Sunday, October 18, 2015

Christmas cake. That's what he said.

Okay, yes I know.  We just nicely got past Thanksgiving, Halloween is still two weeks out and here I am mentioning Christmas! As if the shops and malls weren't bad enough. Some of them started with the Christmas decorations before the kids were back in school.  Enough already!

But, there's method in my madness -- the time to make a luscious dark fruit cake in time for Christmas is now so it has time to mature for the holiday season. My mother was born and raised in England and came to Canada in the 1940's after marrying my father. As such, a rich dark fruitcake was a staple in our home at Christmas time.

I never understood why Christmas cake receives such a bad rap here in North America until I spent a Christmas with my parents at their winter place in Florida.   What was referred to there as "Christmas Cake" was indeed truly awful.  A dry, crumbly thing with a few shrivelled raisins in it. No wonder why no one likes it and it's generally the brunt of jokes. Properly made (and most importantly, properly cured) fruitcake is moist, chewy, chock full of fruit and nuts, and redolent of rum, brandy and spices.  Something truly wonderful!

There are probably as many recipes for fruitcake, light and dark, as there are bakers to make it and my mother had several recipes that she had collected over the years and used interchangeably. Most make several large cakes and as there will only be a small number of us here this Christmas, I wanted to use a recipe I could scale down and make a single small-ish cake. The recipe I used this year is one of my mother's and can be found here.

It calls for a 10-inch tube pan, which I don't have and would still be too big, so I halved the recipe and used a 9 1/2" x 5 1/2" x 2 3/4" loaf pan instead.

On the suggestion of my friend, Colin, an English ex-pat who will be spending Christmas with me and who loves a good dark fruitcake, I am gilding the lily here by soaking the raisins and currants overnight in a quarter-cup of brandy and a quarter-cup of dark rum.

So, we mix the fruit and nuts together and sift the flour, baking powder, salt and spices together. I like to pick up all the nuts and candied fruit from Bulk Barn since they have everything under one roof and I can buy only as much as I need.

Creaming the butter and brown sugar together and mixing the dry ingredients with the fruit and nuts.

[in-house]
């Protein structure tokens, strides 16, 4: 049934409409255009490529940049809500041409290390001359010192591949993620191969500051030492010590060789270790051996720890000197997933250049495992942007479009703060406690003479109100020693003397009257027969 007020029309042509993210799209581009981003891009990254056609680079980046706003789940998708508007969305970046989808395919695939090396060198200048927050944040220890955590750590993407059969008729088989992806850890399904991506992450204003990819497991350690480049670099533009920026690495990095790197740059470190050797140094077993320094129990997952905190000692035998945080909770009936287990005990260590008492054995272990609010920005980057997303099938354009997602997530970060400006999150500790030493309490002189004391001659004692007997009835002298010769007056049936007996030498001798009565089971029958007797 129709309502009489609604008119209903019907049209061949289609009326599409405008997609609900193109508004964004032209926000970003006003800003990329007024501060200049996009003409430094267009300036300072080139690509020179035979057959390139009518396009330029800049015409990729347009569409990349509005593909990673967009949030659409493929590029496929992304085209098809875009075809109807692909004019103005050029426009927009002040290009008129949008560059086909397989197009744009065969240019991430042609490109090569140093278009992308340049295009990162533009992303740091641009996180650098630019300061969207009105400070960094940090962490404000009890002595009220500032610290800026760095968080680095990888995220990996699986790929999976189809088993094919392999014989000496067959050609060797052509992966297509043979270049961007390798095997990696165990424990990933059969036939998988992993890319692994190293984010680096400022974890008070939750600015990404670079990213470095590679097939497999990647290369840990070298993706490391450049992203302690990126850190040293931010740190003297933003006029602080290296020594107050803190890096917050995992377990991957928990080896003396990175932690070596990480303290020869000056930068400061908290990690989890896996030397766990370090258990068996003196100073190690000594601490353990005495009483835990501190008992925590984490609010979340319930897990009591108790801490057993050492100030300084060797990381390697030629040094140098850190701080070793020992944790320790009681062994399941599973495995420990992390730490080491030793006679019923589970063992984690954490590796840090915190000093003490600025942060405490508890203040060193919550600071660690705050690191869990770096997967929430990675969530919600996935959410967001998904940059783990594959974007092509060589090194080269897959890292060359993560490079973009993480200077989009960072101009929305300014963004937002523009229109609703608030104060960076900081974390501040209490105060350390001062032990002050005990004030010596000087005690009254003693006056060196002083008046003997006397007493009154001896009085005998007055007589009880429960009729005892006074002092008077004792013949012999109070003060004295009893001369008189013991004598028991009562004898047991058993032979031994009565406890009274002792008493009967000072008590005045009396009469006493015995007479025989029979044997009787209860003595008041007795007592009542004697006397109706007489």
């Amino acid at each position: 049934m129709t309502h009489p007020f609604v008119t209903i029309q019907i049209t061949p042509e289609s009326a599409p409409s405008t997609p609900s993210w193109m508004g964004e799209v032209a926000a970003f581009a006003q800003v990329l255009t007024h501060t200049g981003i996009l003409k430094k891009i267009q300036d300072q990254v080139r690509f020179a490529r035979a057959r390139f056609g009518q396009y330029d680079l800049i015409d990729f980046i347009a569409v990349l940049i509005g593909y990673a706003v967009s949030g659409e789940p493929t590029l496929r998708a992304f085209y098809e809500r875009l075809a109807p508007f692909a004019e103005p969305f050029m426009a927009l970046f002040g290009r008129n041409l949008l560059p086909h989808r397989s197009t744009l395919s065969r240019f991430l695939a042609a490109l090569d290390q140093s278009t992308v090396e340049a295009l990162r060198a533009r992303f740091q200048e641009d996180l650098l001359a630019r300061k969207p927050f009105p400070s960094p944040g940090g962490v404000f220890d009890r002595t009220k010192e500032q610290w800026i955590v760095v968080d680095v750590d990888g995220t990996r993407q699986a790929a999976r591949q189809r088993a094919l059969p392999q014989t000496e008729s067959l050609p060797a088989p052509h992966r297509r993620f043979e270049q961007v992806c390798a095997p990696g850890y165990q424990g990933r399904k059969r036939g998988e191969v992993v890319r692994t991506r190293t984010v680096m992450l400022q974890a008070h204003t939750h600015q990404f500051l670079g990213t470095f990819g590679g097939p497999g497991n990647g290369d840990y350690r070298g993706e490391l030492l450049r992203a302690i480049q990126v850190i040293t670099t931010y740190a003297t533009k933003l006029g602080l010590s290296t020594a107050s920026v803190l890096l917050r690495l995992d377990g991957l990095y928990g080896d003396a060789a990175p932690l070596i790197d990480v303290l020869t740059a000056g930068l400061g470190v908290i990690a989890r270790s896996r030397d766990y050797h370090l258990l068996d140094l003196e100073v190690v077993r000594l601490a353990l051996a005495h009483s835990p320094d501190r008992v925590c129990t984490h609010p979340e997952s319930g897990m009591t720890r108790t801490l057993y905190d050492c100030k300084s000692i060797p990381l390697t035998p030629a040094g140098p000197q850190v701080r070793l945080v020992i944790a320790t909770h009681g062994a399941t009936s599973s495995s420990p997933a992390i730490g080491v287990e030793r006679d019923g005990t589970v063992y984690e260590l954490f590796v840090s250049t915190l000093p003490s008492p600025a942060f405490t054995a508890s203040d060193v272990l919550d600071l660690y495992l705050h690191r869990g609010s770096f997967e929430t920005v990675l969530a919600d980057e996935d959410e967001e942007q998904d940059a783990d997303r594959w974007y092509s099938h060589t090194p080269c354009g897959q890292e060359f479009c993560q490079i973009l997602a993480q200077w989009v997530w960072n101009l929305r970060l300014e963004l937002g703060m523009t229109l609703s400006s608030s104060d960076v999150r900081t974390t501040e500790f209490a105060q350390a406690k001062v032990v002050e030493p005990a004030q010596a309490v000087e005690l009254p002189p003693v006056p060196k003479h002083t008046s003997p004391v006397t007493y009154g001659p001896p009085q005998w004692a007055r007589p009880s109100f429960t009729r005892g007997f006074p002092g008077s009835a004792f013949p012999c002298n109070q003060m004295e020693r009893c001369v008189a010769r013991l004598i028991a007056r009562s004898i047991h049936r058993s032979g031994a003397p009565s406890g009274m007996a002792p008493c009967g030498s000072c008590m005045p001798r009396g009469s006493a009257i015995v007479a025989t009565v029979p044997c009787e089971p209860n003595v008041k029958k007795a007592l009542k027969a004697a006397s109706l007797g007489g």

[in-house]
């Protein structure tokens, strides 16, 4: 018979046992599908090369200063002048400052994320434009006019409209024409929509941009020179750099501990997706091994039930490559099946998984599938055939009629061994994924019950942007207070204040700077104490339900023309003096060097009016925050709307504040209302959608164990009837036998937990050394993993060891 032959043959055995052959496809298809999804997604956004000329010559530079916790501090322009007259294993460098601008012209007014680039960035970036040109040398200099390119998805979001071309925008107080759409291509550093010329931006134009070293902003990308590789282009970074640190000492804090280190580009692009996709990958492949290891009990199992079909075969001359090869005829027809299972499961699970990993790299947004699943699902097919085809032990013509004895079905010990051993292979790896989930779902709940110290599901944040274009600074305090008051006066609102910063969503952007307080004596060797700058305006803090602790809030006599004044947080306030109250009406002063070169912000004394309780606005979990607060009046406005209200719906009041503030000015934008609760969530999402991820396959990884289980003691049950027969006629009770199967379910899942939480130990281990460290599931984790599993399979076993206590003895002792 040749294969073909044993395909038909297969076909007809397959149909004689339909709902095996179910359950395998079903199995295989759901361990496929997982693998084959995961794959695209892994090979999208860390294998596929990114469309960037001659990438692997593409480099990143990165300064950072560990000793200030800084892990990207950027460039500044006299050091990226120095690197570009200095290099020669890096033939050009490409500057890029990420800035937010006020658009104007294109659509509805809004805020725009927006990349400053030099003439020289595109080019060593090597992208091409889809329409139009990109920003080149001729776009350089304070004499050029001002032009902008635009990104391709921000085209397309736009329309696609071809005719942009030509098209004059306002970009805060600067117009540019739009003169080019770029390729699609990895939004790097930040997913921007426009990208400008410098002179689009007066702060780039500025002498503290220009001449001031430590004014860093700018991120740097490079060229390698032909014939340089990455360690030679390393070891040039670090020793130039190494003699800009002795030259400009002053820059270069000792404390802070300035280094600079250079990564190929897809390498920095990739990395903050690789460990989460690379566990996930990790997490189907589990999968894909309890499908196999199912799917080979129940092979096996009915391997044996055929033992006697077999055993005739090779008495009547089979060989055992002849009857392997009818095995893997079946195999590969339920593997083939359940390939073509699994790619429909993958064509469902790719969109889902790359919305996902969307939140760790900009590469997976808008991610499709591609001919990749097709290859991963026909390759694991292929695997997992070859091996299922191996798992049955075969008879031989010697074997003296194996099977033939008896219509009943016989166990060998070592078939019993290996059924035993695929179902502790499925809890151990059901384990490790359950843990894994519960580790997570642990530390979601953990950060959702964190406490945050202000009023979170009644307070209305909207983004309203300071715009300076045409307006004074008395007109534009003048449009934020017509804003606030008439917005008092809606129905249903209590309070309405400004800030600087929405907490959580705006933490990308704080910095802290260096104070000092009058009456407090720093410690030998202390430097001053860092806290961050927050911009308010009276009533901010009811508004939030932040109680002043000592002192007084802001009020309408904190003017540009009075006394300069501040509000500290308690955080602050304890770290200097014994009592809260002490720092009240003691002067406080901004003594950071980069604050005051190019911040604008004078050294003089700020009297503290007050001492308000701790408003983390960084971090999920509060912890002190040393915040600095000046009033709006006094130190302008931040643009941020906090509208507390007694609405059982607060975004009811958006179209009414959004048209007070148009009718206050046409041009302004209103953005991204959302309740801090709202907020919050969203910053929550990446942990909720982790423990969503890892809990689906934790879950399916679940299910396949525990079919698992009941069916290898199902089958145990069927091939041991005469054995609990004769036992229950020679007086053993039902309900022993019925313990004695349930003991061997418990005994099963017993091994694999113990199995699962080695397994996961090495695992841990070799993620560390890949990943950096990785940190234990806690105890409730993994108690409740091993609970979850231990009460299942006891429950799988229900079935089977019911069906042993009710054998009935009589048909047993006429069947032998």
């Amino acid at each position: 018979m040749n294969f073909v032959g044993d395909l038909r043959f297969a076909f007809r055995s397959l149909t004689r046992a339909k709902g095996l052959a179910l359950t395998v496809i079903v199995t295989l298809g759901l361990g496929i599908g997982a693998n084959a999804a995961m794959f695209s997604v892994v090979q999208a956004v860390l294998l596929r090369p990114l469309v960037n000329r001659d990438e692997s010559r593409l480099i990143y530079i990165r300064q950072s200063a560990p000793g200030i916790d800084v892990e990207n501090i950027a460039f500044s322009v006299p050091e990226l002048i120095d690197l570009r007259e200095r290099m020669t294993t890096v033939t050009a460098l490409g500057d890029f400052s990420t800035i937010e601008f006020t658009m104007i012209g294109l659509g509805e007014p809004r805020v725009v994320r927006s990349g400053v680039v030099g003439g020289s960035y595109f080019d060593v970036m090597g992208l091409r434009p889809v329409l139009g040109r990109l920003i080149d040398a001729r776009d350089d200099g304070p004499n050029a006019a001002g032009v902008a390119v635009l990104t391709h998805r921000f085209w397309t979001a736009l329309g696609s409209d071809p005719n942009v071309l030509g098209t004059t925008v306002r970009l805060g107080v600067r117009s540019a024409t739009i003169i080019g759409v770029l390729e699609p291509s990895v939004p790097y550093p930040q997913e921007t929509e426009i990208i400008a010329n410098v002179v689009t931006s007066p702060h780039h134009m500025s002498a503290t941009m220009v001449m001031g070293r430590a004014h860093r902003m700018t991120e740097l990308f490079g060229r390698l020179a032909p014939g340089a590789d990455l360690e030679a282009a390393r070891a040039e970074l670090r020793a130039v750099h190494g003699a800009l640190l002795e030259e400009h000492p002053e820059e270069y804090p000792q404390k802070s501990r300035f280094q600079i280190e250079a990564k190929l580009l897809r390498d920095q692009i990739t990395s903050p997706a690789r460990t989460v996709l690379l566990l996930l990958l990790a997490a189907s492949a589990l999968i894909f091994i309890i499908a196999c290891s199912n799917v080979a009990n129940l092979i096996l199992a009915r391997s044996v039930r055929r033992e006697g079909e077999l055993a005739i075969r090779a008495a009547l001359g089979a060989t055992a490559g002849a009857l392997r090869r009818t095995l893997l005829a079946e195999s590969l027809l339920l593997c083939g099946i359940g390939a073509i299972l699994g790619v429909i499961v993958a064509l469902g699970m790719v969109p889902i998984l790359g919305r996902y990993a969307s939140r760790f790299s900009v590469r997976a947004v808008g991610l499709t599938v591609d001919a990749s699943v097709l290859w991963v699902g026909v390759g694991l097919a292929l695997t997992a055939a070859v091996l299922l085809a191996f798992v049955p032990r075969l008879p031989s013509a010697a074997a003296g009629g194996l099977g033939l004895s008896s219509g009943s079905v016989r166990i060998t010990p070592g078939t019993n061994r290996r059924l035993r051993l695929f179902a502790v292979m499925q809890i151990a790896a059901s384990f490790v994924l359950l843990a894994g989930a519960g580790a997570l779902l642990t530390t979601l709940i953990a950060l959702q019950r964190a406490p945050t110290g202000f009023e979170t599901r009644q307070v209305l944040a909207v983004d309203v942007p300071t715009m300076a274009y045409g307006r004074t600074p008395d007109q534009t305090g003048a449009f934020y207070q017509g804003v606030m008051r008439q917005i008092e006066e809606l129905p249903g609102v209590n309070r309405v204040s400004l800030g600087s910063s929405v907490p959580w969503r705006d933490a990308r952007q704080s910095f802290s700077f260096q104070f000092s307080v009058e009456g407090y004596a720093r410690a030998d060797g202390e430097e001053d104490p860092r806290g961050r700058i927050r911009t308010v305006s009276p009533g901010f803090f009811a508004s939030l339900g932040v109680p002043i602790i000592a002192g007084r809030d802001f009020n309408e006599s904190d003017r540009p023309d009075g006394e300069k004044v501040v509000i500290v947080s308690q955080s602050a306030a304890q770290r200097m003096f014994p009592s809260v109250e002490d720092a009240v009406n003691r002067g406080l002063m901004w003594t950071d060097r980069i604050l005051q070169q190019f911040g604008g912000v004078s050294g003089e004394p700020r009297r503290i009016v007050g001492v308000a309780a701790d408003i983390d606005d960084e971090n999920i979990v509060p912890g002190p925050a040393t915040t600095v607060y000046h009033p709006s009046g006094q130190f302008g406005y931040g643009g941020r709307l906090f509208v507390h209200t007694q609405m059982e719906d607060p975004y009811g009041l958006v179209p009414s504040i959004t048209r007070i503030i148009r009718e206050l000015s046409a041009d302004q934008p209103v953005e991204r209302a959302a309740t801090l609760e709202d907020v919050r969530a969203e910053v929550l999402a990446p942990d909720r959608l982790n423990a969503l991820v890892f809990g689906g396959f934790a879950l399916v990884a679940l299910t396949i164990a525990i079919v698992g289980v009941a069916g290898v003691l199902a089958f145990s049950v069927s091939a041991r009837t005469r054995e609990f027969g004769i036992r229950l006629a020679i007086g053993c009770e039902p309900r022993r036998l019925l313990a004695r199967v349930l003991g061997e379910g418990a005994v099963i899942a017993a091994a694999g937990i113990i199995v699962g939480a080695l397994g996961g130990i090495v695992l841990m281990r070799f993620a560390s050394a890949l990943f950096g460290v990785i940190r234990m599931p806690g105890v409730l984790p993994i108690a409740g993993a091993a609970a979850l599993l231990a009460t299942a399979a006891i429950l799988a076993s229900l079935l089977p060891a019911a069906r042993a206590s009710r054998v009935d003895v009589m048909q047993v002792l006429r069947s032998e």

Mix everything together, pour into a greased and parchment paper lined loaf pan and bake in a 300F oven for 3 to 3 1/2 hours Allow the cake to cool for a hour or so before lifting it out of the pan and removing the paper. Allow to cool overnight on the kitchen counter on a wire rack, covered by a clean tea towel.

Now starts the magic!

Unfold a package of cheesecloth to single thickness and cut a length enough to double-wrap the cake.  Measure a quarter-cup of brandy and a quarter-cup of dark rum into the same measuring cup.

Place the cut piece of cheesecloth in the measuring cup and allow the rum/brandy mixture to thoroughly soak in.

Wring out the cheesecloth slightly.  It should still be very wet, but not dripping. Spread out one end of the length of cheesecloth on a plate or platter and place the fruitcake on top.

Wrap the cheesecloth around the cake making sure to tuck in and cover the ends.

Tear off a length of aluminum foil large enough to generously wrap the cake in and place the cake on it towards one end. Pour the remaining rum/brandy over the top of the cake, thoroughly soaking the cheesecloth.

Wrap the aluminum foil around the cake and press tight to seal, then place in a sturdy, intact plastic food bag (such as a bread bag or produce bag).  Make sure there are no holes in the bag as you want it to be airtight to assist the rum/brandy in soaking into the cake.

Pop it into a dry, dark place like a kitchen cabinet and allow it to rest.  Every two weeks or so, open it and check the cheesecloth.  Dampen with more rum/brandy, but don't allow it to get soggy.

By mid-December, it should be lovely, dark and moist and ready for finishing.  Traditionally, a layer of almond paste or marzipan is spread on the top of the cake followed by a layer of royal icing.  As I happen to have some fondant left over from a previous project, I will be using that.  Look for a post on this sometime in December.

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